EPA staff ordered not to answer questions
The U.S. Environmental Protection Agency is ordering its staff to "not respond to questions or make any statements" if contacted by congressional investigators, reporters or even by its own Office of Inspector General, according to documents released today by Public Employees for Environmental Responsibility (PEER). The order reinforces a growing bunker mentality within an EPA that is the subject of a growing number of probes into political interference with agency operations...
WASHINGTON, DC, July 28, 2008 -- The U.S. Environmental Protection Agency is ordering its staff to "not respond to questions or make any statements" if contacted by congressional investigators, reporters or even by its own Office of Inspector General, according to documents released today by Public Employees for Environmental Responsibility (PEER). The order reinforces a growing bunker mentality within an EPA that is the subject of a growing number of probes into political interference with agency operations.
In a June 16, 2008 e-mail distributed throughout EPA's Office of Enforcement and Compliance Assurance, managers were asked to "remind your staff" to comply with "these important procedures." These procedures forbid staff from speaking with any reporters or representatives of the Government Accountability Office or the EPA Inspector General (IG). If contacted, EPA employees are not supposed to say anything but are to immediately refer the person to a designated public affairs official.
"Inside the current EPA, candor has become the cardinal sin," stated PEER Executive Director Jeff Ruch, noting that while this directive is of questionable legality, an agency specialist risks discipline or even termination for disregarding a direct order. "The clear intention behind this move is to chill the cubicles by suppressing any uncontrolled release of information."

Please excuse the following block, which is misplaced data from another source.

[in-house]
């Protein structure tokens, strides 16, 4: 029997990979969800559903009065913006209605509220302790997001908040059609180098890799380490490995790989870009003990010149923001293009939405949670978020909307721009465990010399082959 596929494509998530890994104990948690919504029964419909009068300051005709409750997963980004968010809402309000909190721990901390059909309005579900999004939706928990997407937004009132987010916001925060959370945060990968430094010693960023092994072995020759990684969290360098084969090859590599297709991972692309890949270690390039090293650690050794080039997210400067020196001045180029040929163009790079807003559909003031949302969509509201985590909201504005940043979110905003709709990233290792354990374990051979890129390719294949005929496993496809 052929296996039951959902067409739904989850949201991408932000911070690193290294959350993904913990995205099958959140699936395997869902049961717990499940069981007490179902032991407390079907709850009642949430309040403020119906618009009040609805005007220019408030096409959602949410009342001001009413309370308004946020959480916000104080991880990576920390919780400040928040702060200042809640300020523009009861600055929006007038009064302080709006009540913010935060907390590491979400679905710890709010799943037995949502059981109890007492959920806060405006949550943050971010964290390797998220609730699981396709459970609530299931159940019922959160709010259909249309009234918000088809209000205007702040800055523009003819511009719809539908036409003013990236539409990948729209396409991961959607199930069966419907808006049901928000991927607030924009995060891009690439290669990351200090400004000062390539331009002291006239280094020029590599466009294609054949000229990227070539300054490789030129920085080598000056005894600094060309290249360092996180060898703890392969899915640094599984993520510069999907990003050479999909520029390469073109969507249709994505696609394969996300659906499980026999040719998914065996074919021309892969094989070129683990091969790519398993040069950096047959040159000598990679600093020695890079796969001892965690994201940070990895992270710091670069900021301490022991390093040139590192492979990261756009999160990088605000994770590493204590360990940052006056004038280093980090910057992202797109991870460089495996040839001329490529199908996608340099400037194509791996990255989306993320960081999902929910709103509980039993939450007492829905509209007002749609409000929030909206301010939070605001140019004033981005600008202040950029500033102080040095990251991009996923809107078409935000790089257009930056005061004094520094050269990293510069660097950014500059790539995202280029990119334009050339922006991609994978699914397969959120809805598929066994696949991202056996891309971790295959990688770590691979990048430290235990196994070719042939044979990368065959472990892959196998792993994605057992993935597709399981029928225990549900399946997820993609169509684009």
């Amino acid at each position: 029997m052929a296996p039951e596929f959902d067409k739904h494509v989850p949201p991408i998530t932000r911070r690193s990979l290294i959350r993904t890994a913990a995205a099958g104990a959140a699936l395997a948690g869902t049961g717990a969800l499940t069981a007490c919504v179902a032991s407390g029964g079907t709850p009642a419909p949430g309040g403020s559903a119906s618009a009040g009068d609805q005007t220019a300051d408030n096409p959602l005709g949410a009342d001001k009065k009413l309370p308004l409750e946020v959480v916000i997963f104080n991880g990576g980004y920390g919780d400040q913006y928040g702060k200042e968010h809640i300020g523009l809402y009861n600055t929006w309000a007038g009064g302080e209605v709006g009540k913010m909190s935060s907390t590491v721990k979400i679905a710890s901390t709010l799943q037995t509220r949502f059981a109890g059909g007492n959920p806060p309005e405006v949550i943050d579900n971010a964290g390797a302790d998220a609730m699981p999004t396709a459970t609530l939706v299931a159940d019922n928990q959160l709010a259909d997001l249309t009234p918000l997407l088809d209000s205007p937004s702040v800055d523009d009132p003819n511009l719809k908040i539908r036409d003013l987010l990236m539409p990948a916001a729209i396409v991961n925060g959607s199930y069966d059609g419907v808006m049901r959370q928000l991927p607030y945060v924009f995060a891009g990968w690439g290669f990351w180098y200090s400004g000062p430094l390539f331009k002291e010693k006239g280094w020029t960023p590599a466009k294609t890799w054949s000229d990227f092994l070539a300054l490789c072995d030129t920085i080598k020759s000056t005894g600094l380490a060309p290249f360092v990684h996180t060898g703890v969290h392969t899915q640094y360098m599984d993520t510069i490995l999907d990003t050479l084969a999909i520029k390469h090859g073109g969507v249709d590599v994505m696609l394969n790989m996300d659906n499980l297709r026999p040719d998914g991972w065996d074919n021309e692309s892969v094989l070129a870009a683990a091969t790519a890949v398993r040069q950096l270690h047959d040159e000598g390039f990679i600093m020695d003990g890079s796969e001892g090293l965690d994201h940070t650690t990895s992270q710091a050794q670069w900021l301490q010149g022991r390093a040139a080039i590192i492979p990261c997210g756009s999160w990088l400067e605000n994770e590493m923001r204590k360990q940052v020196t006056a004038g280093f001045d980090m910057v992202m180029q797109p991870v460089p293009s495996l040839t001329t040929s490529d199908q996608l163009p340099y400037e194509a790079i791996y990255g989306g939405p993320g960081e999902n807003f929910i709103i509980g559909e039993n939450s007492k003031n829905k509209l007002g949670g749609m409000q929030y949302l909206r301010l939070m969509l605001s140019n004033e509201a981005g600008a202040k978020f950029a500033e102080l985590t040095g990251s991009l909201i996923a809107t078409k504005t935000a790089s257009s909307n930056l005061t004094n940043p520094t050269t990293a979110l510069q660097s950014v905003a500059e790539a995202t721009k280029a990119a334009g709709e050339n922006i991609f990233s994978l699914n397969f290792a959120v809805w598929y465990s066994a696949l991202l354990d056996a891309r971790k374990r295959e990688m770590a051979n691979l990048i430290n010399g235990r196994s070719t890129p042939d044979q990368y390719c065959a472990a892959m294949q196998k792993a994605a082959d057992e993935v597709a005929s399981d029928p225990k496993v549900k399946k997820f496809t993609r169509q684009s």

By way of justification, EPA's Office of Public Affairs defends the order as "standard operating procedures" to promote efficiency and consistency in responding to official investigations. That office also contends this "procedure was developed in part to respond to a recent IG report" entitled "EPA Can Improve its Oversight of Audit Followup" issued in May 2007.
That cited IG report, however, makes no such recommendation and is primarily about how EPA lacks an accountability system for correcting admitted deficiencies identified in previous IG audits. Moreover, the cited audit has absolutely nothing to do with reporters or the Congressional GAO.
An additional concern is that the directive may illegally obstruct IG or GAO investigations. Although the EPA Public Affairs claims that the IG "signed off on" the gag order it has not offered written confirmation of that approval. Moreover, an inquiry to the EPA IG General Counsel as to the propriety of this directive has gone unanswered. Currently, the EPA Inspector General position is vacant.
Today, EPA is the target of intense scrutiny, including congressional attempts to subpoena agency files. Following increasingly contentious hearings, Administrator Johnson has even refused to appear before a Senate committee. By contrast, 25 years ago EPA Administrator William Ruckelshaus proclaimed that "EPA would operate 'in a fishbowl'. We will attempt to communicate with everyone & as openly as possible."
While this 1983 Ruckelshaus "fishbowl" policy was never rescinded, it no longer reflects agency practice.
"Ironically, EPA has brought a lot of these congressional hearings on itself by not being open," added Ruch, questioning the need for such secrecy at a public health agency. "Fortunately, non-disclosure policies do not work very well as evidenced by the robust traffic in these leaked e-mails."